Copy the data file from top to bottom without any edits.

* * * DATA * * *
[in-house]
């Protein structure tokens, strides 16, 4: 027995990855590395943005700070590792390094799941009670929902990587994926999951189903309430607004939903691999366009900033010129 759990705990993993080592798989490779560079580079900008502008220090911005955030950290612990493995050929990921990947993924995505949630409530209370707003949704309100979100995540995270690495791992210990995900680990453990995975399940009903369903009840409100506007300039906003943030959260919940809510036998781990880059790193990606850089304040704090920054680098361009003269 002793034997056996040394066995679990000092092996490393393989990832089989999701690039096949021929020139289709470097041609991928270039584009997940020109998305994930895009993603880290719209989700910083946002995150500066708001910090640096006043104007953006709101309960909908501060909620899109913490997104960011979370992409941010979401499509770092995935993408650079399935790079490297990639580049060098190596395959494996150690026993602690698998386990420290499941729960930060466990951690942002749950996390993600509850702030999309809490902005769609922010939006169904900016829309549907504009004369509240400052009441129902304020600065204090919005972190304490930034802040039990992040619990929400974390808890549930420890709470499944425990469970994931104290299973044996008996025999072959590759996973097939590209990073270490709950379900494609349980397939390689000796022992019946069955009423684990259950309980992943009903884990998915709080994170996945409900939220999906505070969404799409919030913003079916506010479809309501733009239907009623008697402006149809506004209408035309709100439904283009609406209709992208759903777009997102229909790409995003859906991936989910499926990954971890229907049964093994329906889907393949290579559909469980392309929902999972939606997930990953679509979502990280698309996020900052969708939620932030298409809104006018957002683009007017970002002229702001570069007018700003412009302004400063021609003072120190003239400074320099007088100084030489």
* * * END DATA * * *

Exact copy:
[in-house]
């Protein structure tokens, strides 16, 4: 027995990855590395943005700070590792390094799941009670929902990587994926999951189903309430607004939903691999366009900033010129 759990705990993993080592798989490779560079580079900008502008220090911005955030950290612990493995050929990921990947993924995505949630409530209370707003949704309100979100995540995270690495791992210990995900680990453990995975399940009903369903009840409100506007300039906003943030959260919940809510036998781990880059790193990606850089304040704090920054680098361009003269 002793034997056996040394066995679990000092092996490393393989990832089989999701690039096949021929020139289709470097041609991928270039584009997940020109998305994930895009993603880290719209989700910083946002995150500066708001910090640096006043104007953006709101309960909908501060909620899109913490997104960011979370992409941010979401499509770092995935993408650079399935790079490297990639580049060098190596395959494996150690026993602690698998386990420290499941729960930060466990951690942002749950996390993600509850702030999309809490902005769609922010939006169904900016829309549907504009004369509240400052009441129902304020600065204090919005972190304490930034802040039990992040619990929400974390808890549930420890709470499944425990469970994931104290299973044996008996025999072959590759996973097939590209990073270490709950379900494609349980397939390689000796022992019946069955009423684990259950309980992943009903884990998915709080994170996945409900939220999906505070969404799409919030913003079916506010479809309501733009239907009623008697402006149809506004209408035309709100439904283009609406209709992208759903777009997102229909790409995003859906991936989910499926990954971890229907049964093994329906889907393949290579559909469980392309929902999972939606997930990953679509979502990280698309996020900052969708939620932030298409809104006018957002683009007017970002002229702001570069007018700003412009302004400063021609003072120190003239400074320099007088100084030489």